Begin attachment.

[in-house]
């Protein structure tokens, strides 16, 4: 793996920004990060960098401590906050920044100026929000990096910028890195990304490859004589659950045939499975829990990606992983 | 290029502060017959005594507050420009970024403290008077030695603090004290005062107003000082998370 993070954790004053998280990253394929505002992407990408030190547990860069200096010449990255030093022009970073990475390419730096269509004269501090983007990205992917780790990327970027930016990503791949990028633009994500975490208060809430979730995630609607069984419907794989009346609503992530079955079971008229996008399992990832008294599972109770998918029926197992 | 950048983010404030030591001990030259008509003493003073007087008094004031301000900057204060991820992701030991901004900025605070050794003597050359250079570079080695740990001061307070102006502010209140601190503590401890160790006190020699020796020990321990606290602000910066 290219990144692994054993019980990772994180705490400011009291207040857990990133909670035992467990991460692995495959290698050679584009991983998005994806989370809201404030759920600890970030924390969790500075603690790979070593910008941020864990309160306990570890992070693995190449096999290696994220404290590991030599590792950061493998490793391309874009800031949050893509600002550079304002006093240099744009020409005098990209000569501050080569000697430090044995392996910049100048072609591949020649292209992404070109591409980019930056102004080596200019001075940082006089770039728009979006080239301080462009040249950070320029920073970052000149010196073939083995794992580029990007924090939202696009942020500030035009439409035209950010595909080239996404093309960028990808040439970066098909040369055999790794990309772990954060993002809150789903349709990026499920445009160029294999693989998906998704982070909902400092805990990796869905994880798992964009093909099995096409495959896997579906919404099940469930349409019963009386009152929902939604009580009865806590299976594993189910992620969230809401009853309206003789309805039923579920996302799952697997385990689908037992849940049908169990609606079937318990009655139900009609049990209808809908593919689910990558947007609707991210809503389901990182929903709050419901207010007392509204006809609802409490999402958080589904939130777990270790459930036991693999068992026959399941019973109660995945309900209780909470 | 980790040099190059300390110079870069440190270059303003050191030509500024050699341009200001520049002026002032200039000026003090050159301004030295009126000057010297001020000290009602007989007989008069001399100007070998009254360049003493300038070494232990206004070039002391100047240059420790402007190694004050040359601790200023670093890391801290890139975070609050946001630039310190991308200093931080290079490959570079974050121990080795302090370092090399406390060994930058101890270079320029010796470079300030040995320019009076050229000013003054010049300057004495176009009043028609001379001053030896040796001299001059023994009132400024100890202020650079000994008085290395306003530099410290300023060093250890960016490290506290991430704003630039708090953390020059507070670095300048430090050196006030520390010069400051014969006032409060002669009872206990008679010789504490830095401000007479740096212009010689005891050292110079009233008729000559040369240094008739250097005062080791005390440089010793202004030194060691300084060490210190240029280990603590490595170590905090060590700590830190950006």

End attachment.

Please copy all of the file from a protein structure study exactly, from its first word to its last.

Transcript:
[in-house]
């Protein structure tokens, strides 16, 4: 793996920004990060960098401590906050920044100026929000990096910028890195990304490859004589659950045939499975829990990606992983 | 290029502060017959005594507050420009970024403290008077030695603090004290005062107003000082998370 993070954790004053998280990253394929505002992407990408030190547990860069200096010449990255030093022009970073990475390419730096269509004269501090983007990205992917780790990327970027930016990503791949990028633009994500975490208060809430979730995630609607069984419907794989009346609503992530079955079971008229996008399992990832008294599972109770998918029926197992 | 950048983010404030030591001990030259008509003493003073007087008094004031301000900057204060991820992701030991901004900025605070050794003597050359250079570079080695740990001061307070102006502010209140601190503590401890160790006190020699020796020990321990606290602000910066 290219990144692994054993019980990772994180705490400011009291207040857990990133909670035992467990991460692995495959290698050679584009991983998005994806989370809201404030759920600890970030924390969790500075603690790979070593910008941020864990309160306990570890992070693995190449096999290696994220404290590991030599590792950061493998490793391309874009800031949050893509600002550079304002006093240099744009020409005098990209000569501050080569000697430090044995392996910049100048072609591949020649292209992404070109591409980019930056102004080596200019001075940082006089770039728009979006080239301080462009040249950070320029920073970052000149010196073939083995794992580029990007924090939202696009942020500030035009439409035209950010595909080239996404093309960028990808040439970066098909040369055999790794990309772990954060993002809150789903349709990026499920445009160029294999693989998906998704982070909902400092805990990796869905994880798992964009093909099995096409495959896997579906919404099940469930349409019963009386009152929902939604009580009865806590299976594993189910992620969230809401009853309206003789309805039923579920996302799952697997385990689908037992849940049908169990609606079937318990009655139900009609049990209808809908593919689910990558947007609707991210809503389901990182929903709050419901207010007392509204006809609802409490999402958080589904939130777990270790459930036991693999068992026959399941019973109660995945309900209780909470 | 980790040099190059300390110079870069440190270059303003050191030509500024050699341009200001520049002026002032200039000026003090050159301004030295009126000057010297001020000290009602007989007989008069001399100007070998009254360049003493300038070494232990206004070039002391100047240059420790402007190694004050040359601790200023670093890391801290890139975070609050946001630039310190991308200093931080290079490959570079974050121990080795302090370092090399406390060994930058101890270079320029010796470079300030040995320019009076050229000013003054010049300057004495176009009043028609001379001053030896040796001299001059023994009132400024100890202020650079000994008085290395306003530099410290300023060093250890960016490290506290991430704003630039708090953390020059507070670095300048430090050196006030520390010069400051014969006032409060002669009872206990008679010789504490830095401000007479740096212009010689005891050292110079009233008729000559040369240094008739250097005062080791005390440089010793202004030194060691300084060490210190240029280990603590490595170590905090060590700590830190950006």